From there, he gives us a beautiful word picture of a still life that is found, likely, in many art classes and galleries: a vase of flowers on a table, with a bowl of oranges and a book lying nearby. But Dennis asks us to praise the loyalty of these objects, which aren’t trying to leave for somewhere nicer, more peaceful. They are still and perfect, staying exactly where they are, no matter what goes on around them. Unlike, of course, many of us, often wishing we could be elsewhere, anywhere but where we happen to be at the moment. I often think this malady has become worse with the proliferation of social media. Not that I’m a Luddite, I hasten to add. I find social media to be greatly beneficial for staying in touch with many friends, which would be difficult if we relied on letters/email. But that relatively newly-coined acronym, “FOMO” (fear of missing out) keeps getting worse as those friends post status updates of their vacations, their nights out, or just their trip to the mall. Beyond over-sharing, this kind of regular onslaught causes many to start wanting and wishing for what they perceive as the more exciting, fun and interesting aspects of other people’s lives.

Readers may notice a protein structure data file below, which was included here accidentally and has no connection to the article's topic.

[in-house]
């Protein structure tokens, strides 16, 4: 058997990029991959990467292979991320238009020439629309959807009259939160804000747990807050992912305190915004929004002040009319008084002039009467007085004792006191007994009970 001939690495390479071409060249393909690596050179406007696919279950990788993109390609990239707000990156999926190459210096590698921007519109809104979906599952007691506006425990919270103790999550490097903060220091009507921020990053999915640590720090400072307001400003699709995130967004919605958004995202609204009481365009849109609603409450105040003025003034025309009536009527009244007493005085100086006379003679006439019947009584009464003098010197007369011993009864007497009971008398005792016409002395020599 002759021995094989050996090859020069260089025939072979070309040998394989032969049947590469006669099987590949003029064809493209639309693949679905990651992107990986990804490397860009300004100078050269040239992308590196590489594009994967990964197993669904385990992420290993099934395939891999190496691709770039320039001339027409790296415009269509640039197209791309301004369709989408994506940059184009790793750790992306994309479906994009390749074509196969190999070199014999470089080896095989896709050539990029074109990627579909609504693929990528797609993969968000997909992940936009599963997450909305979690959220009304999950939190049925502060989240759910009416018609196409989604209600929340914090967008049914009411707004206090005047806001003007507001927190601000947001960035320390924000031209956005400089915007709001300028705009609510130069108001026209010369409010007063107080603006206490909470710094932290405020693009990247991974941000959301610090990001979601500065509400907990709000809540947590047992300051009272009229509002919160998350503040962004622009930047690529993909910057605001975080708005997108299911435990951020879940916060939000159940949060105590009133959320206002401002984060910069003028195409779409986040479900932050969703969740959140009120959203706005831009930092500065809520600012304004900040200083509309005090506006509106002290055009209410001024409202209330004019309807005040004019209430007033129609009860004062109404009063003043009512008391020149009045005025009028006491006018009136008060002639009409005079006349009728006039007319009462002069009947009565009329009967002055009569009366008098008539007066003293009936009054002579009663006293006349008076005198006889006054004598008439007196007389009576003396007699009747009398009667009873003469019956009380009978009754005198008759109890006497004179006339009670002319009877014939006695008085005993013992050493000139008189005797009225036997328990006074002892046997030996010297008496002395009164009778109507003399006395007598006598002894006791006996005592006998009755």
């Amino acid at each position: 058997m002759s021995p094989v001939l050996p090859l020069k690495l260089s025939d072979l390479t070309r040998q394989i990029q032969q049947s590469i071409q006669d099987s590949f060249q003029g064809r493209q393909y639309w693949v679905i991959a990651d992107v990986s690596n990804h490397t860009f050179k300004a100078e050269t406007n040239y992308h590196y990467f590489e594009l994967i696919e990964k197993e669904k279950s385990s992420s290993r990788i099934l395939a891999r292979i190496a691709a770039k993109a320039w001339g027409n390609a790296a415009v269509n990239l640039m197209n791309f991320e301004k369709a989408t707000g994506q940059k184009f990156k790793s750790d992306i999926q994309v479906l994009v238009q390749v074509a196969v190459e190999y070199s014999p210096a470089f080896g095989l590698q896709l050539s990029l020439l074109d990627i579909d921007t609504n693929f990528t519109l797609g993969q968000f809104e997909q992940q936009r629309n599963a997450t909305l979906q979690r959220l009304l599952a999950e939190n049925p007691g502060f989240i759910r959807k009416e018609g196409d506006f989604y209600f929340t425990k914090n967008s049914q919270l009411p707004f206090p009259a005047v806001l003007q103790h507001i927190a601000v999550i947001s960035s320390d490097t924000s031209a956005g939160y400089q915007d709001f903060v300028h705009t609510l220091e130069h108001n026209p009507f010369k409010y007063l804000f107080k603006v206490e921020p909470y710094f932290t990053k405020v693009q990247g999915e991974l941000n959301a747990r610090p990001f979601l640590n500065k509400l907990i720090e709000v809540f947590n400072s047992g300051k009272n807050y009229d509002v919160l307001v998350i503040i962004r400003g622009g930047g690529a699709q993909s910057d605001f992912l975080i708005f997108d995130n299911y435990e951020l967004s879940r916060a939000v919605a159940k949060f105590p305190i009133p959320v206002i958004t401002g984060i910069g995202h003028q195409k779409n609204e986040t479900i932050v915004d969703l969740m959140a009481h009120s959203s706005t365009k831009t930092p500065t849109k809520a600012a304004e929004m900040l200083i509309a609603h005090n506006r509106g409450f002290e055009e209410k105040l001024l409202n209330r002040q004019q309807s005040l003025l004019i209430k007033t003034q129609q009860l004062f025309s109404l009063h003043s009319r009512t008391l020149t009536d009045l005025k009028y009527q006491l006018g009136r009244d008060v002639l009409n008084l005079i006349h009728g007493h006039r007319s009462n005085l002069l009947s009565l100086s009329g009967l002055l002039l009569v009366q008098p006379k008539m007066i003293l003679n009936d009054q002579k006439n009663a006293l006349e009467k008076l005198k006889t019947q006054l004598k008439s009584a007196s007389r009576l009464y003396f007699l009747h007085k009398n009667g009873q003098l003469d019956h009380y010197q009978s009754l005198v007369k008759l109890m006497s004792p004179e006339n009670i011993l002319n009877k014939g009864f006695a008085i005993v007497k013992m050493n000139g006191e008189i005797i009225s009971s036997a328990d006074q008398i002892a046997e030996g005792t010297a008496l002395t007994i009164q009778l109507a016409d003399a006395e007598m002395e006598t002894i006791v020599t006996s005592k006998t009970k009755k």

Or, as Dennis goes on to describe, some of us might be chasing our personal vision of an ideal existence — a heaven on earth, or above, or even within ourselves. And we continue to muse on and build on that mental vision in idle moments, rather than stopping to consider the real world around us. Until that fictional heaven, which exists mostly in our minds, is so overpowering it makes us practically blind and impervious to the here and now.